Compound Catapult #2 (Multiple Rotation Trebuchet) 2005
Despite the success of my Compound Catapult (3rd place finish in the Ohio State Finals of the Science Olympiad), it was clear that upgrades were necessary. One step was making the arm lighter, and the other was adding a sling to make the release smoother. The result was a major increase in range (25+ meters with 2.5 kg and golf ball (46g). My friends think the other one is cooler to watch because it is more violent). Movies of the device firing are given in the following links (movie1.avi ,movie2.avi or movie1.mov ,movie2.mov ). The counterweight is a 1.5 kg brick and the projectile is a 46 gram golf ball.
We separated the digital files into separate frames, and using Adobe Photoshop measured the position of the golf ball in each frame (every 1/30 of a second). A picture of the digitized positions superimposed on the initial frame is shown below.
From the last two digitized points we measure that the release velocity of the golf ball is 16 m/s at an angle of 58 degrees. Show below is a plot of the velocity measured from the frames as a function of time and angle respectively.
Speed (m/s) Time (seconds)
Figure 1: Speed of the golf ball as a function of time
Speed (m/s) Angle (degrees) Speed (m/s) Angle (degrees)
Figure 2:Speed of the golf ball as a function of angle
These plots are odd to say the very least. The initial acceleration is tremendous, and the speed seems to rise in steps.This is not the behavior expected from what at first glance is a simple Atwood’s machine.
To understand this behavior we attempted to mathematically model this device. The derivation of the equations of motion are complex (see derivation) but doable (with help from my father). There probably is no closed form solution to these differential equations so they were solved numerically on a computer (C-code is here). The following movies show the result of the calculations (fast.avi, slow.avi, slow.mpg, fast.mpg ).
The motion is clearly a succession of the golf ball lagging behind being dragged forward by the arm. The tension in the string at several points gets so large that is stops the arm, and thus the large mass from moving.This is why people build trebuches. At this magical point only the golf ball is moving. There is nothing else moving, so all of the potential energy of the falling mass has gone into kinetic energy of the golf ball. If you look at slow motion movies of the actual trebuchet launch you can see the mass stops moving at about 20 degrees past vertical on the first rotation (slowmovie1.avi , slowmovie2.avi, slowmovie1.mpg , slowmovie2.mpg ).
Even with the relative sparse number of frames we have to analyze it is seen the mathematical model does not fit the real trebuchet very well. The model seems to describe the first rotation quite well. Damping in the device (bending rods, arms, and wood) probably account for the slightly smoother behavior of the real trebuchet.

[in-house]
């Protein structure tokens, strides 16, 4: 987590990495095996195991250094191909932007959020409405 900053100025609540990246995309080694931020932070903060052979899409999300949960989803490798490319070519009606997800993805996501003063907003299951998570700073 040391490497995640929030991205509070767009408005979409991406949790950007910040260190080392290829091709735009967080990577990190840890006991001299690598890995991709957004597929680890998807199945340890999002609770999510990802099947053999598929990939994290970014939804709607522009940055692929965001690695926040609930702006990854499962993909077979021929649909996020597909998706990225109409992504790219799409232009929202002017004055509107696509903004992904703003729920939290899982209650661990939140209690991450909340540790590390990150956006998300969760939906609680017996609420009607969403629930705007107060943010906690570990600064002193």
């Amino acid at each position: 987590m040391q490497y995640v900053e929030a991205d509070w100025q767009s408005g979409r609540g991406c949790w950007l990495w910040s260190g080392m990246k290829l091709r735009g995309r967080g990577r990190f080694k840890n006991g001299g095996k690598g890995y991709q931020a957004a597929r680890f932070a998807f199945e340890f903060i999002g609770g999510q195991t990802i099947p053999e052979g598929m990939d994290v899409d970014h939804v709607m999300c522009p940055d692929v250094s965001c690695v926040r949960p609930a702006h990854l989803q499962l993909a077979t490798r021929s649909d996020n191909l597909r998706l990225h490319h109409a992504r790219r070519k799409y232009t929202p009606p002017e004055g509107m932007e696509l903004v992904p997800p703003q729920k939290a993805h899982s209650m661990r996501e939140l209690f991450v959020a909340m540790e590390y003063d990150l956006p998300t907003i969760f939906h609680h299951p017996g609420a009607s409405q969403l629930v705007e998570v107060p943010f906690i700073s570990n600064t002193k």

For the Compound trebuchet (or multiple Rotation Trebuchet), since it rotates around two and a half times, this magic point happens nearly periodically in the simulation. The graphs below show the rotation speed of the arm (red), the golf ball relative to the end of the arm (blue), and the golf ball with respect to the lab. One can tune these magic points by varying the arm to sling length ratio.
Time (seconds) Speed (m/s)
Figure 3: Speed versus time for golf ball (black), end of arm(red), golf ball
relative to end of arm (blue)
Figure 4: Speed versus angle for golf ball (black), end of arm(red), golf ball
relative to end of arm (blue)
How do you implement a sling into the setup?
The system is very similar to last years’ string pull system only it does so by pulling a pin out of a ring that is holding the sling in place. (sandwiched between the two teal plates).
stationary objects Moving objects
The real challenge is how to retract the string in the proper fashion over multiple rotations. This is done by wrapping the string around a stationary cylinder shown in fig 12 in white and in fig 13 in red. As the arm rotates, string is wrapped around the stationary cylinder by the ring in fig 13. In this fashion, the sling can be released accurately. (Make a strong sling. I’ve messed up by making the sling too weak before. The result is a horrible misfire. Once you get in a few fires, the pin release system is as reliable as anything. Pull excess string straight down before fire (experience teaches best))
Quick Adjustments of Fire Angle.
Over much of the winter, I would increase the circumference of the cylinder by sliding nails between the string and the cylinder. This was a fast, but inaccurate way to change the angle of fire. A better way is to make the cylinder’s position adjustable. There are many ways of doing this, including adding pins, but my favorite is just having a tight fitting cylinder holder and a handle like projection that serves as an angle guide, a handle for moving the tight cylinder, and an additional position holder. Adding angle marks for the release point of the arm also helps. I have it set to 5 degree increments per notch. ( I have a little help from dry pl adhesive on my cylinder holder to have a tighter fit and keep the cylinder in place)This setup can save lots of time (hours) and makes this thing accurate.
Some key materials are shown bellow. The chassis can be made in almost any way.
Threaded wire to rotate around
Nuts to keep the arm in position (double nut or it will move around over time)
Roller skate bearings,
Pvc pipes and connectors
Fishing line (Get spider line… If you don’t it might not work as well. Compound catapult #1 is why I love the stuff)
3cm carbon fiber, (advantage of FATs, if you want to upgrade to carbon fiber, you easily can do it for about $10 from Midwest and still have excess left over.)
more details can be found on the original site
What I have Now